Rushi Vyas | Poetry

BEADS

We find a note in the house from St. V’s, a summons
to a meeting to discuss suspension
of the two letters following your name,

the note, dated two days before today, the day
I find your emptied shell strung up
by a thick, silver computer cable.

………………………………………………..Your employees tell us
about the clack of rudraksha beads you slapped,
hand in pocket. You took a patient’s phone, checked

for spyware. You left probes in bodies,
exited exam rooms to mutter in your office, beads clacking
against your brain’s rattle.

………………………………………I lift my palm
superstitious to my chest to the beads that hang
around my neck. Dad, I say, and will to see you standing

where your feet imprints remain in the living
room, palms together in front of Ganesh, Shiva, Mataji,
Dadaji, Krishna, and Saraswati, standing in the posture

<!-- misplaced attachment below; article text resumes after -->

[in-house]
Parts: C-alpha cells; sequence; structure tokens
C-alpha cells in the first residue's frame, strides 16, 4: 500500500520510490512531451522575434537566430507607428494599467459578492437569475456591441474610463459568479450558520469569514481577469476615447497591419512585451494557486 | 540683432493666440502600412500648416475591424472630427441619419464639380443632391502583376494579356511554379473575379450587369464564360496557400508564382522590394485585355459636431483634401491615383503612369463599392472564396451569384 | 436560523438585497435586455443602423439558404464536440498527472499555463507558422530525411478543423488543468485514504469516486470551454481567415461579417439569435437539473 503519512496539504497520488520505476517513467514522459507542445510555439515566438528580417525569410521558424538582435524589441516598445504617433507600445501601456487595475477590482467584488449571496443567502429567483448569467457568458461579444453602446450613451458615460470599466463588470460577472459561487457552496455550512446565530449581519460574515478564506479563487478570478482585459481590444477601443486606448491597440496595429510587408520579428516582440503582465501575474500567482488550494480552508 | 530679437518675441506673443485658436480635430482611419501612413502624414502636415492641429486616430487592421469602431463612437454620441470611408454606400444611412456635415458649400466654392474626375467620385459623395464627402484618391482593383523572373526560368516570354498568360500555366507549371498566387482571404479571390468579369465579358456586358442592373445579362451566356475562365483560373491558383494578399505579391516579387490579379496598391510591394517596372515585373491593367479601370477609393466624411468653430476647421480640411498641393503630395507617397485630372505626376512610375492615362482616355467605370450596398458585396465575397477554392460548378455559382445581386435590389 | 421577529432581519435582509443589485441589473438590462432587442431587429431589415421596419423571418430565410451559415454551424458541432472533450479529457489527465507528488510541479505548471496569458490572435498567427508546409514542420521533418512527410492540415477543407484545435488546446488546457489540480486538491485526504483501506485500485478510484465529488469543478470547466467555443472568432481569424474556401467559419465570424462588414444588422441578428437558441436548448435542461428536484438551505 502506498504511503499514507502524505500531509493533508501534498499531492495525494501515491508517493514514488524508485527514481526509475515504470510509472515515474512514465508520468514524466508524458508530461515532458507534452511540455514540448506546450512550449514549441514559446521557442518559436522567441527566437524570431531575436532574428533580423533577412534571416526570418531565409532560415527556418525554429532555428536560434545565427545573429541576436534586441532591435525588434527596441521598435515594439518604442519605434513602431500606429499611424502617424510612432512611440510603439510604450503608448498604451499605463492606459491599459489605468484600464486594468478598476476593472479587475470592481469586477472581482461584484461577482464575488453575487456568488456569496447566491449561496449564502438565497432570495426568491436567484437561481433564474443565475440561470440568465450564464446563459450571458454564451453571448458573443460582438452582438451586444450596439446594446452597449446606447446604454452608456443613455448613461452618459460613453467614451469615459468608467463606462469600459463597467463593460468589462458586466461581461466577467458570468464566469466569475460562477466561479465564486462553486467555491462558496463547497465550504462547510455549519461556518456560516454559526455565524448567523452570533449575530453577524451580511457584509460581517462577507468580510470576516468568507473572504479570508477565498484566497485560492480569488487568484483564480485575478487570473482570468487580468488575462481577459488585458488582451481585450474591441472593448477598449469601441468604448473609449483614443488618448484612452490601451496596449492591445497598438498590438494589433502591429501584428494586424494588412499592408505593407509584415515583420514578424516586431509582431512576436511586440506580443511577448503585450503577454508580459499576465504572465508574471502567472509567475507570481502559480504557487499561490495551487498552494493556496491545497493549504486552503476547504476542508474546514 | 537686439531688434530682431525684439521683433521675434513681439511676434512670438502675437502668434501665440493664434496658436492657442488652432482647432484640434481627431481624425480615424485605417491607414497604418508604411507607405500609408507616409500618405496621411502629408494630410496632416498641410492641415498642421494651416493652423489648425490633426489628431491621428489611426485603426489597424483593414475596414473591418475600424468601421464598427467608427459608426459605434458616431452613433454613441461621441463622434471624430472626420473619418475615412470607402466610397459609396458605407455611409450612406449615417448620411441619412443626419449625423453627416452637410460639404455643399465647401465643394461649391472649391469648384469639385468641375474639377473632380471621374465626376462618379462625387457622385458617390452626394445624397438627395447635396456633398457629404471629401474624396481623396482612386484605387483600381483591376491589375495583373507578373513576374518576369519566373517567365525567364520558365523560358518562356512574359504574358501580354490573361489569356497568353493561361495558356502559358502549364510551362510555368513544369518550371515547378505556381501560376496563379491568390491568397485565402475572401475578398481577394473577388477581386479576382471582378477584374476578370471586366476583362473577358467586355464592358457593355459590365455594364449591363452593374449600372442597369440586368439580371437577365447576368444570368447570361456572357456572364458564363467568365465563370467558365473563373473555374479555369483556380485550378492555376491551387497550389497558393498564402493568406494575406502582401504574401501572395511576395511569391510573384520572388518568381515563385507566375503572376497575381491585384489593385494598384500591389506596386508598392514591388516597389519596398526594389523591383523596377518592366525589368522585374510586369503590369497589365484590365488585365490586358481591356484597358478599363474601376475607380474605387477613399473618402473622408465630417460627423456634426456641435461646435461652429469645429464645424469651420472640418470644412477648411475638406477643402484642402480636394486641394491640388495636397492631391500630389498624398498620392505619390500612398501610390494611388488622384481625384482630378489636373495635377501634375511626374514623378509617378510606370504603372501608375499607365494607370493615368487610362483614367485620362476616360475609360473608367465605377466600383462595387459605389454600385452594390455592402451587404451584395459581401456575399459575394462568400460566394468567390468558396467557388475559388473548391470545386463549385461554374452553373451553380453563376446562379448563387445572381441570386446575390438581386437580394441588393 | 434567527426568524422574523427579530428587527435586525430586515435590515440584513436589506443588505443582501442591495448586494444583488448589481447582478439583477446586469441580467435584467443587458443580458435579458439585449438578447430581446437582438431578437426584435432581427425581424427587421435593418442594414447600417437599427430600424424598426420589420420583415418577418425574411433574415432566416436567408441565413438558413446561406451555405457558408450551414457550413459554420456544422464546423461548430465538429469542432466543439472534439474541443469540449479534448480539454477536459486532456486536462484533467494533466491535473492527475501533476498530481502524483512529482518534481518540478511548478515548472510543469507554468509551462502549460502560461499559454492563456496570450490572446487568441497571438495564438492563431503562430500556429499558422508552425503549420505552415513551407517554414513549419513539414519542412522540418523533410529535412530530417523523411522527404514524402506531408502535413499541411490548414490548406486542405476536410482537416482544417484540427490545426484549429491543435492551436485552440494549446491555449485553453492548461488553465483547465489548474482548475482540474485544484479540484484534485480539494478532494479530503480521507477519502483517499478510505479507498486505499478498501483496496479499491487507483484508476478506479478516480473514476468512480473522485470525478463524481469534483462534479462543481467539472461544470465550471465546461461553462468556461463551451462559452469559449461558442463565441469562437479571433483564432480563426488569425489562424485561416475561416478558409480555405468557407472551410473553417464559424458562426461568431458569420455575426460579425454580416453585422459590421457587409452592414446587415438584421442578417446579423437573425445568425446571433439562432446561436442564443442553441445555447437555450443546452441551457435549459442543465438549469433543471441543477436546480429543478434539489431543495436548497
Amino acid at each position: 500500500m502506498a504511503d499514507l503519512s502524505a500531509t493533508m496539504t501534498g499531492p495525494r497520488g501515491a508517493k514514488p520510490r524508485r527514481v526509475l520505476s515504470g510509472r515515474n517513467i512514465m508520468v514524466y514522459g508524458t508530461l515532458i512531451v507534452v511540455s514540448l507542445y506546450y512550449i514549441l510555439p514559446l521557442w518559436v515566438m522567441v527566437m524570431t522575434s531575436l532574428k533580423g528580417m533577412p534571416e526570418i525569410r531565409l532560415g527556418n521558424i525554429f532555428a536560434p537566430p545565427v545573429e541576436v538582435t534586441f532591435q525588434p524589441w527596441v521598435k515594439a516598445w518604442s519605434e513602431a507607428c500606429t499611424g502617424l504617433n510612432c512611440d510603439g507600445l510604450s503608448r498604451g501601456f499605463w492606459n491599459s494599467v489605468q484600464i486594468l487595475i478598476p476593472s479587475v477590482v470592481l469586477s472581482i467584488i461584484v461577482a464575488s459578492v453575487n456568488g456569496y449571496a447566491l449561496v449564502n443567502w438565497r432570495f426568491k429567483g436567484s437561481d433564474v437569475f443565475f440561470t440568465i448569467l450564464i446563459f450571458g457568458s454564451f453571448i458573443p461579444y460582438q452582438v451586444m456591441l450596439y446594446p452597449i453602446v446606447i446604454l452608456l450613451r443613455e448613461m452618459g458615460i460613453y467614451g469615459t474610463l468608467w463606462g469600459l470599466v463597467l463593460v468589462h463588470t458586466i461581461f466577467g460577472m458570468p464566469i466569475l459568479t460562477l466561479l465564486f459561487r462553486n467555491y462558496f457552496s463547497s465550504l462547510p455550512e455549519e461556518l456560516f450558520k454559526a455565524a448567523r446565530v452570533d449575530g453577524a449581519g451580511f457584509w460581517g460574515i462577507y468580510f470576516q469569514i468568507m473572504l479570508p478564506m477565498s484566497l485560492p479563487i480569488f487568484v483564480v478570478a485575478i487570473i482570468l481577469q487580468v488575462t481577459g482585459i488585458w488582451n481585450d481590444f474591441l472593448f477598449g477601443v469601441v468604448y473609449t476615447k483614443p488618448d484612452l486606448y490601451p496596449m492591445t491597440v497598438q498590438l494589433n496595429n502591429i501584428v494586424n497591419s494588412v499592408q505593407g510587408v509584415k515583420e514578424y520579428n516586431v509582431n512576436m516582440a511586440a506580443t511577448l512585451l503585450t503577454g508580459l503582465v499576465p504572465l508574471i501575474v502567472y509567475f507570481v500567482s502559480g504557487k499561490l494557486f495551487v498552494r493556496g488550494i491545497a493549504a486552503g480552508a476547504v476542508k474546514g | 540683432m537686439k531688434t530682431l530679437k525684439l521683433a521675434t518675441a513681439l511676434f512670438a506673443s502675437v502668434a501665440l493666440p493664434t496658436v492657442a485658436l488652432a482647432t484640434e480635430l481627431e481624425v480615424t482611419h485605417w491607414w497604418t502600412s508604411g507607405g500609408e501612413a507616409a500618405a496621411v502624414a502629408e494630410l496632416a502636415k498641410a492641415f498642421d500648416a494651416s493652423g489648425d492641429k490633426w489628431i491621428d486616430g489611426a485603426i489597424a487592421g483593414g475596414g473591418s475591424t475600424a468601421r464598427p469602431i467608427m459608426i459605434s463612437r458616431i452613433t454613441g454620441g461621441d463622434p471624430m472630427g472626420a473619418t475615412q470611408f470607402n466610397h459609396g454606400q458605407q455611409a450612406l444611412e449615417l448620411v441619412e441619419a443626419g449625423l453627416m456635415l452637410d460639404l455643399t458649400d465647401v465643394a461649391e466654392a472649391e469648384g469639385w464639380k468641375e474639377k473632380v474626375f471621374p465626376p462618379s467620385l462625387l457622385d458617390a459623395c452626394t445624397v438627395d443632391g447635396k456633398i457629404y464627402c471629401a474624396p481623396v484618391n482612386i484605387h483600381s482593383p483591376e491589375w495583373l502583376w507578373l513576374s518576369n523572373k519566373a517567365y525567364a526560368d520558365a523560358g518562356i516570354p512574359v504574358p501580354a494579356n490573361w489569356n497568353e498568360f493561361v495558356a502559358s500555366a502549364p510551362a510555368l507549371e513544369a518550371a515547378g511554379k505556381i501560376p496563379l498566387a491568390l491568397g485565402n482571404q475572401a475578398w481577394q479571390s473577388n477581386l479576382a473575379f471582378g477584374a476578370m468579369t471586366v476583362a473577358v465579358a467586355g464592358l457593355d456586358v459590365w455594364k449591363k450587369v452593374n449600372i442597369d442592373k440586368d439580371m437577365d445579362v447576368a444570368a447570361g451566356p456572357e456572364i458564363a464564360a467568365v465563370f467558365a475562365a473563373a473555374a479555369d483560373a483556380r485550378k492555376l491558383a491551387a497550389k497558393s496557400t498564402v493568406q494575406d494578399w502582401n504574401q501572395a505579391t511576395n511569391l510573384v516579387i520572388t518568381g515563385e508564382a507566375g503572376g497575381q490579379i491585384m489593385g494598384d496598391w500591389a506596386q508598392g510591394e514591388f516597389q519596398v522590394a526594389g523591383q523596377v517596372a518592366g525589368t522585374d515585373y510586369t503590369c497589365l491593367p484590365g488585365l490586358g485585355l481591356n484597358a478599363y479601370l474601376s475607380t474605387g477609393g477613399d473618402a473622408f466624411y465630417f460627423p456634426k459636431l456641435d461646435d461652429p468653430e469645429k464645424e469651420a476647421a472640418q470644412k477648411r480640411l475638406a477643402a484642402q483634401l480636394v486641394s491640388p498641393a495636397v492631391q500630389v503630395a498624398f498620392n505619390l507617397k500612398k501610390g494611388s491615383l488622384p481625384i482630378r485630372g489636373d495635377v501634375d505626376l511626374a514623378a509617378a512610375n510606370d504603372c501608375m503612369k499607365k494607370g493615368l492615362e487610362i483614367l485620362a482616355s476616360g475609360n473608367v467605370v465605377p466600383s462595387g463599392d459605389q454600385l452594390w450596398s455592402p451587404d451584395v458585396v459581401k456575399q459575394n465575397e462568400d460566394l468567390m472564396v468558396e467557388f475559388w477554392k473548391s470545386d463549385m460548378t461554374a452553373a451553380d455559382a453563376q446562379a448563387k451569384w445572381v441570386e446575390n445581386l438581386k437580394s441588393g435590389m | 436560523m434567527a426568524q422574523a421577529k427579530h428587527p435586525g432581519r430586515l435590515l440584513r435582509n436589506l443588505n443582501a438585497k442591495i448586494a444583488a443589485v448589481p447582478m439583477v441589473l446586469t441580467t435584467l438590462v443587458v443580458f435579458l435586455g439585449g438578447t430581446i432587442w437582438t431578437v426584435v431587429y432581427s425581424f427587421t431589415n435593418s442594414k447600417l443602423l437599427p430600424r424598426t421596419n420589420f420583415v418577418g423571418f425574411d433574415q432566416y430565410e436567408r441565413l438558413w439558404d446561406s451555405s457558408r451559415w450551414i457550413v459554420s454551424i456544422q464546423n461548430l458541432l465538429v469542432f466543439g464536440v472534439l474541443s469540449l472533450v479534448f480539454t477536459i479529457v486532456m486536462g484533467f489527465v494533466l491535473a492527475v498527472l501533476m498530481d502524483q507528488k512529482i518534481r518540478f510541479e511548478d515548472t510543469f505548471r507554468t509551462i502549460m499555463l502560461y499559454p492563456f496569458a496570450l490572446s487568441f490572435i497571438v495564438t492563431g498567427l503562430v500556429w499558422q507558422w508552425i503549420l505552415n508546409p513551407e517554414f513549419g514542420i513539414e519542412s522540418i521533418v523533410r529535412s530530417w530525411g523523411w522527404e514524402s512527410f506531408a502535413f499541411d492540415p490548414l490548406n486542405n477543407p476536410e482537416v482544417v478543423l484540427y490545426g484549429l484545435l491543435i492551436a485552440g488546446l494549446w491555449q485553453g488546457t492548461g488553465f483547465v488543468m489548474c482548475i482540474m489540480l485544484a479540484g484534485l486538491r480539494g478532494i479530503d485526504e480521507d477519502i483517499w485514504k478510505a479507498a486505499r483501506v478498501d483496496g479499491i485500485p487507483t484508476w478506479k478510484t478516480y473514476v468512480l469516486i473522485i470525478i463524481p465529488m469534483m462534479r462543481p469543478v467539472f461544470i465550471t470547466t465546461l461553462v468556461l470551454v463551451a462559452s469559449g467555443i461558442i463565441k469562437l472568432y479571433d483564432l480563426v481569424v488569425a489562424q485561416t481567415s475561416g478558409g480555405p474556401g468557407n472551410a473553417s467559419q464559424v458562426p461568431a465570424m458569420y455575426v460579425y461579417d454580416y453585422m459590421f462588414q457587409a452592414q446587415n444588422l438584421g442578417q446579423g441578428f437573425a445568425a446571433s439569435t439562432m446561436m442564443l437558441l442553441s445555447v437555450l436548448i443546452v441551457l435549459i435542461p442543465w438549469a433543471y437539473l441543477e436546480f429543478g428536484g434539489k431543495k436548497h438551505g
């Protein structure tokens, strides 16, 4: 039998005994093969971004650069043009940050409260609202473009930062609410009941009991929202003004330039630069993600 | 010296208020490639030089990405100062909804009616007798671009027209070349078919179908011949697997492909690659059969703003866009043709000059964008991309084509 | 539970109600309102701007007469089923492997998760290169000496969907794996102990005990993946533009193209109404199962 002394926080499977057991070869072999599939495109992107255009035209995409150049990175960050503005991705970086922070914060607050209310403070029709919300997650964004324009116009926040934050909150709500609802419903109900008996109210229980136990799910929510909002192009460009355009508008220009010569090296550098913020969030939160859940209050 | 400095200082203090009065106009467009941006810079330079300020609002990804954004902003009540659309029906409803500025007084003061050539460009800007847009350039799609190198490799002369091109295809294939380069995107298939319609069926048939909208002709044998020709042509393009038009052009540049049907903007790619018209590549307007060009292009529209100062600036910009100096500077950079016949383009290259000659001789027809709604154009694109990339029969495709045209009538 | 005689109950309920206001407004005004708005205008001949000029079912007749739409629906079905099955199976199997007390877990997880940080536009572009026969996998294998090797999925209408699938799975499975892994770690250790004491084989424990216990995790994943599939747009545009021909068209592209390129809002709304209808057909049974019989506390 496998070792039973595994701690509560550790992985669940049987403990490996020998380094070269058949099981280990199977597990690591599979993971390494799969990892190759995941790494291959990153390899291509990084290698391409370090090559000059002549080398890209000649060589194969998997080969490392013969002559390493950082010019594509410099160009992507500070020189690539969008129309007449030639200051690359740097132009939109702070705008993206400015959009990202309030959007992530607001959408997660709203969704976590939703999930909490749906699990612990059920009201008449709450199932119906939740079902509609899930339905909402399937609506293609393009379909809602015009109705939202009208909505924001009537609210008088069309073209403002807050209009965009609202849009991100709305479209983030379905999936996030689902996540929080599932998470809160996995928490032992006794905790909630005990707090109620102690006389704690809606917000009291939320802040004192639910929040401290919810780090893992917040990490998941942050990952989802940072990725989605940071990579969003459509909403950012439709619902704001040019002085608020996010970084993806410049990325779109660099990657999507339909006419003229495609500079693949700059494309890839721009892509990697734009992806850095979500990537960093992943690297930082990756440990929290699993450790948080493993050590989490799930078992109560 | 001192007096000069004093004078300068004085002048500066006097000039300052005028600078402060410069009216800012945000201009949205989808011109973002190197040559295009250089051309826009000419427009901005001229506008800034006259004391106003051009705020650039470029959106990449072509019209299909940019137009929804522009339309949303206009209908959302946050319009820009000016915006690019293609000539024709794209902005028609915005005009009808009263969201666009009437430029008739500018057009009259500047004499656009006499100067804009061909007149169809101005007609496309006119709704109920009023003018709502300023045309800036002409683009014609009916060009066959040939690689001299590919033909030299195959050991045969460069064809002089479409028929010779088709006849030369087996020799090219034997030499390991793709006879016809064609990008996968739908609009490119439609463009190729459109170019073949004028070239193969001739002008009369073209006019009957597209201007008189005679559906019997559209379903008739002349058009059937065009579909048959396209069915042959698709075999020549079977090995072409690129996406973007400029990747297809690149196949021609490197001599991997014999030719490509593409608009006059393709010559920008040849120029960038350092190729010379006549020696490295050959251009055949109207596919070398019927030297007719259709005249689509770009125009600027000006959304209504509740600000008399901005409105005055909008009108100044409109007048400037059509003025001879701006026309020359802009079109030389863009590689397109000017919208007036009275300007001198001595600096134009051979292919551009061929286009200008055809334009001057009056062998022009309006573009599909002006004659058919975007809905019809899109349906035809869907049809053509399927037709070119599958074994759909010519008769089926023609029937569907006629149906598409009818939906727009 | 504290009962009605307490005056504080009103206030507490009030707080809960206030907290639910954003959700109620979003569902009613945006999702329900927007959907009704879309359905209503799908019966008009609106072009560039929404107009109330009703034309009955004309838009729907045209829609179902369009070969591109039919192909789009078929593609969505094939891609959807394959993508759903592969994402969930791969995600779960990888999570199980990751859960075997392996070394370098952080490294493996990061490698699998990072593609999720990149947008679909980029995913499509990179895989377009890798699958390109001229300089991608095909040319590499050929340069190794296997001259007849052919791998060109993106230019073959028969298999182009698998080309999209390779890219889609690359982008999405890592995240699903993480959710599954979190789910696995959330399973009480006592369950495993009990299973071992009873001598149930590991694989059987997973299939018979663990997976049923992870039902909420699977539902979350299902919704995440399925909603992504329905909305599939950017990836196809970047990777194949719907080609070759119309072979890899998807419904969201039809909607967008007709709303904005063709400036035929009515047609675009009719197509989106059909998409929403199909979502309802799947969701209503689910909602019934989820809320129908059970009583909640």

of prayer everyday, three times a day, never orbed
by closed eye reverie like mother listening
to bhajans. I finger the beads around my carotid, let

the rough-edged tree seeds massage
fingertips. They say, sorry. My mantra replies,
it’s not your fault, it’s not your fault, it’s not—

Rushi Vyas was named a finalist for the 2018 National Poetry Series and runner-up for the 2018 Indiana Review Poetry Prize. He served as Managing Editor of TIMBER Journal and Subito Press at the University of Colorado, where he earned his MFA in Poetry. His poetry is forthcoming from or published in Tin House, Adroit Journal, The Thought Erotic, the Offing, and elsewhere. He lives in Brooklyn.

2018-11-26T18:03:03+00:00